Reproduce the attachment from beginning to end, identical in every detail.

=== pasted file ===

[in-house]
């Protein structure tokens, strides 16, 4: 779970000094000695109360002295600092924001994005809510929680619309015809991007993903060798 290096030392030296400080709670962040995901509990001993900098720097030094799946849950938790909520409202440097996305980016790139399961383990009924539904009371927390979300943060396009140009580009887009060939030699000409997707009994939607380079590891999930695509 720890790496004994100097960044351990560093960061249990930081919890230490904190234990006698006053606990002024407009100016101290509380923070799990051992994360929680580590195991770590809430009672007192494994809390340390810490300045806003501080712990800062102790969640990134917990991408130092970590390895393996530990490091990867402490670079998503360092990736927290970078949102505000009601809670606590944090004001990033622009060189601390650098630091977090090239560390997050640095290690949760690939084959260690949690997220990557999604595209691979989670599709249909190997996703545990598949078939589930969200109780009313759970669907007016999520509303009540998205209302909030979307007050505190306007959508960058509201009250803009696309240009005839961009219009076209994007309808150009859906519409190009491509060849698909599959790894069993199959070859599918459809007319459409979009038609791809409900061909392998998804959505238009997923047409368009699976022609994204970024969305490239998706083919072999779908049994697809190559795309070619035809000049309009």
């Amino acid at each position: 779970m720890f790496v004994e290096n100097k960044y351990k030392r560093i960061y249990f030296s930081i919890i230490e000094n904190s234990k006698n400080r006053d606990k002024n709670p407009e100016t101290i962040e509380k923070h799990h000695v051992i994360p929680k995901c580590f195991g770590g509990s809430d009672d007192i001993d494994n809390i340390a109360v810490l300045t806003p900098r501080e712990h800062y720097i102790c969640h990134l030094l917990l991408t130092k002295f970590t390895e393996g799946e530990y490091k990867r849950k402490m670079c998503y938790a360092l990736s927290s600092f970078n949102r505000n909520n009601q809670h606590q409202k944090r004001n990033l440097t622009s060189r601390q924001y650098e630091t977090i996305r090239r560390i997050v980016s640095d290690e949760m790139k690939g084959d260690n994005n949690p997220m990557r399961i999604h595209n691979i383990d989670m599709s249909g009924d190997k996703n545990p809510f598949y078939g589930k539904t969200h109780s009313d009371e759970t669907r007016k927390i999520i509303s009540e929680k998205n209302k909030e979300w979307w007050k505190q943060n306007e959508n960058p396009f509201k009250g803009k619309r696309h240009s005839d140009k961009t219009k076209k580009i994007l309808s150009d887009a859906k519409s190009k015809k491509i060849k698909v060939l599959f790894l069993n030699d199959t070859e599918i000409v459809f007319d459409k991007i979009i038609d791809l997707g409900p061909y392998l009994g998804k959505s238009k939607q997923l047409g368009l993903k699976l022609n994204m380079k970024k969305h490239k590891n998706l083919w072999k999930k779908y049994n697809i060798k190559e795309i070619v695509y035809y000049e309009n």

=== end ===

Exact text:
[in-house]
């Protein structure tokens, strides 16, 4: 779970000094000695109360002295600092924001994005809510929680619309015809991007993903060798 290096030392030296400080709670962040995901509990001993900098720097030094799946849950938790909520409202440097996305980016790139399961383990009924539904009371927390979300943060396009140009580009887009060939030699000409997707009994939607380079590891999930695509 720890790496004994100097960044351990560093960061249990930081919890230490904190234990006698006053606990002024407009100016101290509380923070799990051992994360929680580590195991770590809430009672007192494994809390340390810490300045806003501080712990800062102790969640990134917990991408130092970590390895393996530990490091990867402490670079998503360092990736927290970078949102505000009601809670606590944090004001990033622009060189601390650098630091977090090239560390997050640095290690949760690939084959260690949690997220990557999604595209691979989670599709249909190997996703545990598949078939589930969200109780009313759970669907007016999520509303009540998205209302909030979307007050505190306007959508960058509201009250803009696309240009005839961009219009076209994007309808150009859906519409190009491509060849698909599959790894069993199959070859599918459809007319459409979009038609791809409900061909392998998804959505238009997923047409368009699976022609994204970024969305490239998706083919072999779908049994697809190559795309070619035809000049309009």
């Amino acid at each position: 779970m720890f790496v004994e290096n100097k960044y351990k030392r560093i960061y249990f030296s930081i919890i230490e000094n904190s234990k006698n400080r006053d606990k002024n709670p407009e100016t101290i962040e509380k923070h799990h000695v051992i994360p929680k995901c580590f195991g770590g509990s809430d009672d007192i001993d494994n809390i340390a109360v810490l300045t806003p900098r501080e712990h800062y720097i102790c969640h990134l030094l917990l991408t130092k002295f970590t390895e393996g799946e530990y490091k990867r849950k402490m670079c998503y938790a360092l990736s927290s600092f970078n949102r505000n909520n009601q809670h606590q409202k944090r004001n990033l440097t622009s060189r601390q924001y650098e630091t977090i996305r090239r560390i997050v980016s640095d290690e949760m790139k690939g084959d260690n994005n949690p997220m990557r399961i999604h595209n691979i383990d989670m599709s249909g009924d190997k996703n545990p809510f598949y078939g589930k539904t969200h109780s009313d009371e759970t669907r007016k927390i999520i509303s009540e929680k998205n209302k909030e979300w979307w007050k505190q943060n306007e959508n960058p396009f509201k009250g803009k619309r696309h240009s005839d140009k961009t219009k076209k580009i994007l309808s150009d887009a859906k519409s190009k015809k491509i060849k698909v060939l599959f790894l069993n030699d199959t070859e599918i000409v459809f007319d459409k991007i979009i038609d791809l997707g409900p061909y392998l009994g998804k959505s238009k939607q997923l047409g368009l993903k699976l022609n994204m380079k970024k969305h490239k590891n998706l083919w072999k999930k779908y049994n697809i060798k190559e795309i070619v695509y035809y000049e309009n």